Skip to main content

Posts about 3d printing

Things That Fit Together

This week we learned new tools for constructing 3D objects. Our assignment is to use what we learned to build something with two parts that fit together.

My idea for this assignment was to build a phillips-head screw. I had a real screw that I used to model my Rhino screw. I began by making careful observations of the screw with a magnifying glass because I wanted the threads, curvature, and proportions to be as realistic as possible. I used digital calipers to take measurements that I incorporated into my design sketch.

/images/itp/3d_printing/week2/design.jpg

It took a lot of experimentation to figure out how to do this. I settled on an approach using Rhino's Taper and Helix commands. After tapering a helix shaped line, I can then use that line with the Sweep1 command to make the threads. It is important to taper before adding the threads because the Taper command distorts the threads in an unrealistic way.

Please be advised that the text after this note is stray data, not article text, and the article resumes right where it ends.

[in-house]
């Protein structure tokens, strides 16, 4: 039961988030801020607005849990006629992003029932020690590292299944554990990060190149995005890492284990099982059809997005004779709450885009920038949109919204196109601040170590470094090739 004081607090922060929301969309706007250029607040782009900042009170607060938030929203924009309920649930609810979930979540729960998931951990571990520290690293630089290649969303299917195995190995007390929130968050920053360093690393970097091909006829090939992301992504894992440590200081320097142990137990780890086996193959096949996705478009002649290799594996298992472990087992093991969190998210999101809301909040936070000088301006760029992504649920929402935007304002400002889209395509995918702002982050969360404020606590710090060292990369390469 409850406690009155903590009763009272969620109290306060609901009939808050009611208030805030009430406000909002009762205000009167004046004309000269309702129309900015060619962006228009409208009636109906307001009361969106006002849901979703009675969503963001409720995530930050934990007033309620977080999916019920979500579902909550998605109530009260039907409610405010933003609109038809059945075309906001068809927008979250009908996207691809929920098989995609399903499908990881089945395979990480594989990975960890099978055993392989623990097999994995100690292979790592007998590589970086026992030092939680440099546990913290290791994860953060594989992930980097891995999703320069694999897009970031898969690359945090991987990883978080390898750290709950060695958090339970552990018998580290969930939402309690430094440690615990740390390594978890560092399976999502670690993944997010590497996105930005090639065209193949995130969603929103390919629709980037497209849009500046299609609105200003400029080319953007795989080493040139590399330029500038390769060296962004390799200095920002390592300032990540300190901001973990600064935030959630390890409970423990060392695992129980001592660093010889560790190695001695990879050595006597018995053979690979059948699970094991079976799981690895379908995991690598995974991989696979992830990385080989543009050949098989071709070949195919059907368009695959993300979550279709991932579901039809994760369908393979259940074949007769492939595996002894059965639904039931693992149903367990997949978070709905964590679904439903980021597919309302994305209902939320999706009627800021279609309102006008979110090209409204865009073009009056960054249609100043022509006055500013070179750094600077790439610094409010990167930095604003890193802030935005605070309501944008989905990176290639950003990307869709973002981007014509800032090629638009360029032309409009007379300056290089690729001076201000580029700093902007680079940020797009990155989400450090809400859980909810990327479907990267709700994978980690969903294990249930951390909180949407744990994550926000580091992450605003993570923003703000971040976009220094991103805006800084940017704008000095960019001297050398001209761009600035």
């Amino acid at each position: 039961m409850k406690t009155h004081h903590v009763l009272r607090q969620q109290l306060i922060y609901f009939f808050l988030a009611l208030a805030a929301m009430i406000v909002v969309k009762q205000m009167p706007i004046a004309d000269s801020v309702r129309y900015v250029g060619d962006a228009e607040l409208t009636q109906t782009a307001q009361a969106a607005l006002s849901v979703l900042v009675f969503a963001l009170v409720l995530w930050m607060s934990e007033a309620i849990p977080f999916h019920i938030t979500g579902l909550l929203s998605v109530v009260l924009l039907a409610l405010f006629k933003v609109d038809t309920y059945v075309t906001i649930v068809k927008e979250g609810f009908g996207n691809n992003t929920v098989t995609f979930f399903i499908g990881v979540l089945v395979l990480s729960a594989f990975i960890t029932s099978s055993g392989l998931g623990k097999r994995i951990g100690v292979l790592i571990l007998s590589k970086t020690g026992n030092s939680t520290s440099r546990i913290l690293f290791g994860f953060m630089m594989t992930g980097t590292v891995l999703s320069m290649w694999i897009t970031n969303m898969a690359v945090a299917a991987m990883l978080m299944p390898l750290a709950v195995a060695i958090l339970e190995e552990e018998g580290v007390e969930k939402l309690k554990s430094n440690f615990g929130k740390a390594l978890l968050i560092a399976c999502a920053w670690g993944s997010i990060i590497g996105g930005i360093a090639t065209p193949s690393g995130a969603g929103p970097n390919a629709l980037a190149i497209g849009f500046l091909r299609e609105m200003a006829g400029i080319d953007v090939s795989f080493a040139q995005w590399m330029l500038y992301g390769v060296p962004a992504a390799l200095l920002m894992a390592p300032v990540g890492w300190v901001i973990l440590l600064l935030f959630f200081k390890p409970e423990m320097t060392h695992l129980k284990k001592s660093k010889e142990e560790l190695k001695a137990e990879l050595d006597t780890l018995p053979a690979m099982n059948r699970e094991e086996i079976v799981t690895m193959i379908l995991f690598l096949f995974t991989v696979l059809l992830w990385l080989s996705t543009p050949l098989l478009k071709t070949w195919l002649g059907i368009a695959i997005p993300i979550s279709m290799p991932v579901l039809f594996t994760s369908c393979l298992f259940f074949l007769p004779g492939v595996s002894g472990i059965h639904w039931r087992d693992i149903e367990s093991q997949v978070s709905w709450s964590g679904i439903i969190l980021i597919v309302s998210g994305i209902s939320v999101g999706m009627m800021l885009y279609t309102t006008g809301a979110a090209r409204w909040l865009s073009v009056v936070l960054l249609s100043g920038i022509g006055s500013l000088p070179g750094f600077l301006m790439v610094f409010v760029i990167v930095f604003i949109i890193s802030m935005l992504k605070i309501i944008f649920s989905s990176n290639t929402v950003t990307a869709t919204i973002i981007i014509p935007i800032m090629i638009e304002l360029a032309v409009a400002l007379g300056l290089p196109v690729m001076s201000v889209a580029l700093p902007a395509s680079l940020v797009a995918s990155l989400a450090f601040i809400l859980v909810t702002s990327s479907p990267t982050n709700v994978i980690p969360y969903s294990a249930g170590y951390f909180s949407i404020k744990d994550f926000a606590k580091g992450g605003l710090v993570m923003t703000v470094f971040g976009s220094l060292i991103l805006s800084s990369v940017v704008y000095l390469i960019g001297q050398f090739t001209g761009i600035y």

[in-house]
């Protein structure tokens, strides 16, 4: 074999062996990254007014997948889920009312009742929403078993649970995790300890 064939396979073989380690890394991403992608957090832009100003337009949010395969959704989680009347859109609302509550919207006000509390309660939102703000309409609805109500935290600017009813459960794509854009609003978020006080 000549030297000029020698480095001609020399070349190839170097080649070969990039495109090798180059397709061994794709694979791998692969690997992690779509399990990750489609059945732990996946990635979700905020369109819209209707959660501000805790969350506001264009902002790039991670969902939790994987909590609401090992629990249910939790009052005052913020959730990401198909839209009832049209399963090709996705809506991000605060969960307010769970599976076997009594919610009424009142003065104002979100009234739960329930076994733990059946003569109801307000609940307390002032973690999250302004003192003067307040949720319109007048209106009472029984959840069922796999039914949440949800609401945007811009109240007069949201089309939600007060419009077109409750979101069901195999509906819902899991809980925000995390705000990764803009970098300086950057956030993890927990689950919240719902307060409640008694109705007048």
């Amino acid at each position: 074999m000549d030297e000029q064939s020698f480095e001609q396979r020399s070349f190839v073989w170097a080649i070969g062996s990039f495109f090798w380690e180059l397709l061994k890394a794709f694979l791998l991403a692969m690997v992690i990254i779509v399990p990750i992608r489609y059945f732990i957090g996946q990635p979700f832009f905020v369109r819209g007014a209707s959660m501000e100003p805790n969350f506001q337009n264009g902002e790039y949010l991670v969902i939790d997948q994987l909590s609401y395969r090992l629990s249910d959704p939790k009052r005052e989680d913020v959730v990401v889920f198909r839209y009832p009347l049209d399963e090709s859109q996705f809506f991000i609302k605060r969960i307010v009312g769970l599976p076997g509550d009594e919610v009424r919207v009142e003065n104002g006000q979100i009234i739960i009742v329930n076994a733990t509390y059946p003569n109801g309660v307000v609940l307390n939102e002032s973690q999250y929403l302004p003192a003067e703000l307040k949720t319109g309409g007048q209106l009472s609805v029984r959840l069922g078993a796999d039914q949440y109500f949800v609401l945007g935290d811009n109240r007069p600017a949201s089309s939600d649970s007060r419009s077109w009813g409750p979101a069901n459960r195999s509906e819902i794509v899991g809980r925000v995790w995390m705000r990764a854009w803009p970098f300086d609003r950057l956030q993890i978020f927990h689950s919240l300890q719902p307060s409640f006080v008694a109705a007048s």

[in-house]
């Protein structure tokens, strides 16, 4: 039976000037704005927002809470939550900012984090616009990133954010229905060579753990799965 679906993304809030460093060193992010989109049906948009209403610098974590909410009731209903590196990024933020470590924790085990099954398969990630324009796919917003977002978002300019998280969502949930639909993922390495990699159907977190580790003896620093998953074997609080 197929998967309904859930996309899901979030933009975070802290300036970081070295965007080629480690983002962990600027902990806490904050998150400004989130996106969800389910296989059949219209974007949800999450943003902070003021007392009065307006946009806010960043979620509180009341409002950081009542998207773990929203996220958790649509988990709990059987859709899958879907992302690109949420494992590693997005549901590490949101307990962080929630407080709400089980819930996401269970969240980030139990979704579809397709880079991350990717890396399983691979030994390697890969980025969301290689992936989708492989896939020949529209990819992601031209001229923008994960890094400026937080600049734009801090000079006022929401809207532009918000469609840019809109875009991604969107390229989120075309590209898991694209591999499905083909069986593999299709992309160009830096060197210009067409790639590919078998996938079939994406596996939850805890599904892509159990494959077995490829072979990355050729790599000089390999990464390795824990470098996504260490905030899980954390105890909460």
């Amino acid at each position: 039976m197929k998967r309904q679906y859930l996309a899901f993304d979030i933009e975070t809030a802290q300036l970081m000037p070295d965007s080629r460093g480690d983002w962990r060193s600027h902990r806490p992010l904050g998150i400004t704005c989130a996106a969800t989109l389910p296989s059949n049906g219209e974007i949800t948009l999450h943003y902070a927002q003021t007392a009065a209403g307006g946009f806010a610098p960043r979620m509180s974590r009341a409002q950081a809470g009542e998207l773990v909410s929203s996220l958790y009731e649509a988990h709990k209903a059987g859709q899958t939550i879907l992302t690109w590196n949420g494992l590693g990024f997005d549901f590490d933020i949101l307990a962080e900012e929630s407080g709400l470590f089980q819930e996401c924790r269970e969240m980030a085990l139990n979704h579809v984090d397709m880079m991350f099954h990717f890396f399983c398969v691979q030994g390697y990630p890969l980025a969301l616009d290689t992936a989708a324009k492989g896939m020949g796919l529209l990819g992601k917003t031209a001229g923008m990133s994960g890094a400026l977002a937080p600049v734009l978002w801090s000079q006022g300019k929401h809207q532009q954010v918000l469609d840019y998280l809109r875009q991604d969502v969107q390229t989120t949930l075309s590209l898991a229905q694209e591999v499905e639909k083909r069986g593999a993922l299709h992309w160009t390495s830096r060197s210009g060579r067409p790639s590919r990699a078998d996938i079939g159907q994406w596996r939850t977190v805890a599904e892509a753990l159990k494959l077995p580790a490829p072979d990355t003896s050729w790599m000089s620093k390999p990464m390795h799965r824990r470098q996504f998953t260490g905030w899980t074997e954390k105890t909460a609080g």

Read more…

Introduction to Rhino

For our first class, we were introduced to the Rhino modeling program. Our assignment was to build something that fits in a 3 inch cube using the commands we learned about in the lecture.

My goal was to make a standard rook chess piece. To begin, I created a new workspace with millimeter settings (as instructed by Xuedi) and turned on the grid snap. Using the Polyline command, I drew a rough outline of the contour. My intention was to later use the Revolve command.

/images/itp/3d_printing/week1/rook1.jpg

Read more…